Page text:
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Former US Attorney McCarthy Lays Out Criminal Charges Supreme Court Leaker Could Face

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Former federal prosecutor Andrew McCarthy identified multiple charges the person who leaked a draft of the Supreme Court decision in the Mississippi abortion case Dobbs v. Jackson could face.

According to a draft majority opinion written in early February by Justice Samuel Alito, the court plans to strike down the 1973 Roe v. Wade decision and return power to the states to determine laws regarding abortion.

“We hold that Roe and Casey must be overruled. The Constitution makes no reference to abortion, and no such right is implicitly protected by any constitutional provision,” Alito wrote.

The Supreme Court issues most of its high-profile decisions at the end of the term in late June or early July. Many think the leak was designed to pressure at least one justice to change his or her vote in order to uphold Roe.

Appearing on the Fox News program “Outnumbered” on Tuesday, McCarthy said there are multiple crimes with which the leaker could be charged.

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“These are government records. All the people who work at the Supreme Court, they’re not private actors. They’re all government officials — the justices, the clerks who work for them, their staff, support staff at the court,” McCarthy said.

“The materials they work with are government records. If you embezzle a government record, that’s a federal crime,” he continued.

“If you convert it to your own use, that’s a federal crime. If you obstruct a judicial proceeding, it’s a federal crime.”

Will the Supreme Court leaker be identified and charged?

The former U.S. attorney for the southern district of New York further noted that the Supreme Court has interpreted committing fraud against the government broadly.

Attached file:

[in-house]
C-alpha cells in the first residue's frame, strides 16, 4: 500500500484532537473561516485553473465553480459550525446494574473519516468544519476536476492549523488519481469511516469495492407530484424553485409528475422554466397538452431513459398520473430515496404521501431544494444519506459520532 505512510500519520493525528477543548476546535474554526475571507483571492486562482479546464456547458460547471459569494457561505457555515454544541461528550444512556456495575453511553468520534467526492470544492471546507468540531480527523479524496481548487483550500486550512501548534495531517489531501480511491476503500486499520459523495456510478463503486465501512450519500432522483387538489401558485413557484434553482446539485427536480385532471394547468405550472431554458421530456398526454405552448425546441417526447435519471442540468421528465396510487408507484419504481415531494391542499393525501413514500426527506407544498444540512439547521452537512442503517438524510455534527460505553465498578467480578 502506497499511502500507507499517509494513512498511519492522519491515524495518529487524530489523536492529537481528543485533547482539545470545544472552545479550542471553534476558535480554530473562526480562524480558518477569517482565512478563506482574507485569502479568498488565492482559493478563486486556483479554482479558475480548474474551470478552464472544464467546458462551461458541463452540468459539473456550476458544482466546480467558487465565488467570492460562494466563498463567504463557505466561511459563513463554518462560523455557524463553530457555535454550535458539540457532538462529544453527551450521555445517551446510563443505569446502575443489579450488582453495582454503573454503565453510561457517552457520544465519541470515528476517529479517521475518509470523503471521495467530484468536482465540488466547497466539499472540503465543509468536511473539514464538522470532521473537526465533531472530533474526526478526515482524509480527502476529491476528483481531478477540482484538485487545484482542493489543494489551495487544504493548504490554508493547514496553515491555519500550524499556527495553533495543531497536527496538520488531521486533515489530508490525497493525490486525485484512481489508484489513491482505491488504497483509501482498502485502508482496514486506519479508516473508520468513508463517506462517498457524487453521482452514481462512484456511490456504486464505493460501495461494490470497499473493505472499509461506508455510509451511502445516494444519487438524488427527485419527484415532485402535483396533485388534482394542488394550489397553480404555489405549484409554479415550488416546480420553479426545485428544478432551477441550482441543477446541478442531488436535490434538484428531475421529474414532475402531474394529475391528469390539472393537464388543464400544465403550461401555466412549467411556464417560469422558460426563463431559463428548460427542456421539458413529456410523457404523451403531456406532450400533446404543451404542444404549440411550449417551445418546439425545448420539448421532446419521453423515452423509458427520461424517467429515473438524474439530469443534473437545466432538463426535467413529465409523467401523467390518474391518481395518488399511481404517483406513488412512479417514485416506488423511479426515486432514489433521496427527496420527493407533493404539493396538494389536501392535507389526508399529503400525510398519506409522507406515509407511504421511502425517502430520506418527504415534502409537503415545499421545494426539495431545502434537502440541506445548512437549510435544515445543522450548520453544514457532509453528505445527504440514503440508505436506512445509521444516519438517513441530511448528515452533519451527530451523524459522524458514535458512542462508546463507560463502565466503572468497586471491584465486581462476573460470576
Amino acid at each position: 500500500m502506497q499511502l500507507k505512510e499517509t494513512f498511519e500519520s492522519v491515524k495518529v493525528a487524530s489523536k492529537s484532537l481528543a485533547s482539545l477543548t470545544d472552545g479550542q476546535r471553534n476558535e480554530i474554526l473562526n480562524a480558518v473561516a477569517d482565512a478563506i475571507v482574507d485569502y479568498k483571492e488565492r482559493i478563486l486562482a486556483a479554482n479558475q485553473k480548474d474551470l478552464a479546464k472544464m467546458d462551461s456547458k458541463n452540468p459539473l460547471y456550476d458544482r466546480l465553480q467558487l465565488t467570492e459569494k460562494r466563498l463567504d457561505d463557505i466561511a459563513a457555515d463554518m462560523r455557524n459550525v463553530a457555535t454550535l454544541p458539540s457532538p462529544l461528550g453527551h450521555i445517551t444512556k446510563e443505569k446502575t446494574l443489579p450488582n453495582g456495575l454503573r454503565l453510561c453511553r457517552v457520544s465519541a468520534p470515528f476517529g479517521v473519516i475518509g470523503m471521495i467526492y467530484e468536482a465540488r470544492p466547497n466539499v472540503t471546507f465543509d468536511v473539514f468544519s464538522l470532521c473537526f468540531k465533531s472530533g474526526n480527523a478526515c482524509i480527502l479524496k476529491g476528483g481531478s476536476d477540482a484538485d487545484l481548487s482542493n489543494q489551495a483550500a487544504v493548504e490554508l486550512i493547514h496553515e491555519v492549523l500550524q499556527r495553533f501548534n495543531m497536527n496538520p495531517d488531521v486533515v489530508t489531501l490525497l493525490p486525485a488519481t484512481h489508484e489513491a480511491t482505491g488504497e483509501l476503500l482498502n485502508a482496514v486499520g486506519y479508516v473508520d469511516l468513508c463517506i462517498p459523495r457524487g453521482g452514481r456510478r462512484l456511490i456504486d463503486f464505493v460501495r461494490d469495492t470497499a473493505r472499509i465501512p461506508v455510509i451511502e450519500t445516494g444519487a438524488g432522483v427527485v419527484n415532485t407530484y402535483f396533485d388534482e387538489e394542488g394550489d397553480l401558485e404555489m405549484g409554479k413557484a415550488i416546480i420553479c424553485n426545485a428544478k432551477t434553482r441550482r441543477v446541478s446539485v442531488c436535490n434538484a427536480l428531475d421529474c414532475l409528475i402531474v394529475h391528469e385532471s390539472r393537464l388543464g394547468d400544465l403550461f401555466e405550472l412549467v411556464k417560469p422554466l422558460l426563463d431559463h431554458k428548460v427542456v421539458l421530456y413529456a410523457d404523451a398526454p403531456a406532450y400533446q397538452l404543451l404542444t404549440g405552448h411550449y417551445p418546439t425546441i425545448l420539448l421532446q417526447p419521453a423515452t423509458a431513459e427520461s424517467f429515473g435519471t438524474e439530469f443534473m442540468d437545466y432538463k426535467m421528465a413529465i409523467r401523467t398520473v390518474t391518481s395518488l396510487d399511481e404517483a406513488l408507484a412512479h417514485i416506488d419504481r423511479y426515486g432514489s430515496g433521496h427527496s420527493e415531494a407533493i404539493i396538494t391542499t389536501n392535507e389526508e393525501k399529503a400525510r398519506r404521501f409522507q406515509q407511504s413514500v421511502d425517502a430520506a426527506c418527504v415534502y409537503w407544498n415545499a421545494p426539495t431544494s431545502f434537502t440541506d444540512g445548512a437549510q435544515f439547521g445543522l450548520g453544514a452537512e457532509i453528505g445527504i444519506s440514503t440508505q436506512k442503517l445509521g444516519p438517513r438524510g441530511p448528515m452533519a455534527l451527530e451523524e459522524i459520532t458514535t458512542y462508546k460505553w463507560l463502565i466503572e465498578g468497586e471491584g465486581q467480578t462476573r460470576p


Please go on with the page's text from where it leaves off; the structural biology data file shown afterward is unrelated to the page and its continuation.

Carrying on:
“Anything you do in the way of corrupt or deceptive practices that undermine government functions can be prosecuted as a conspiracy to defraud the government,” McCarthy said.


“So there’s a lot of bases for criminal investigation here, and it’s very important that they get on it and do it because the thing with these fraud cases or these leak cases is if you don’t get on it right at the beginning, the information gets too diffuse, and it gets very hard to nail down where the leak was,” he concluded.


In a Tuesday news release, the Supreme Court confirmed the authenticity of the draft opinion, and Chief Justice John Roberts announced he had ordered an investigation into the source of the leak.

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“To the extent this betrayal of the confidences of the Court was intended to undermine the integrity of our operations, it will not succeed,” Roberts stated. “The work of the Court will not be affected in any way.”

“This was a singular and egregious breach of that trust that is an affront to the Court and the community of public servants who work here.”

A version of this article originally appeared on Patriot Project.

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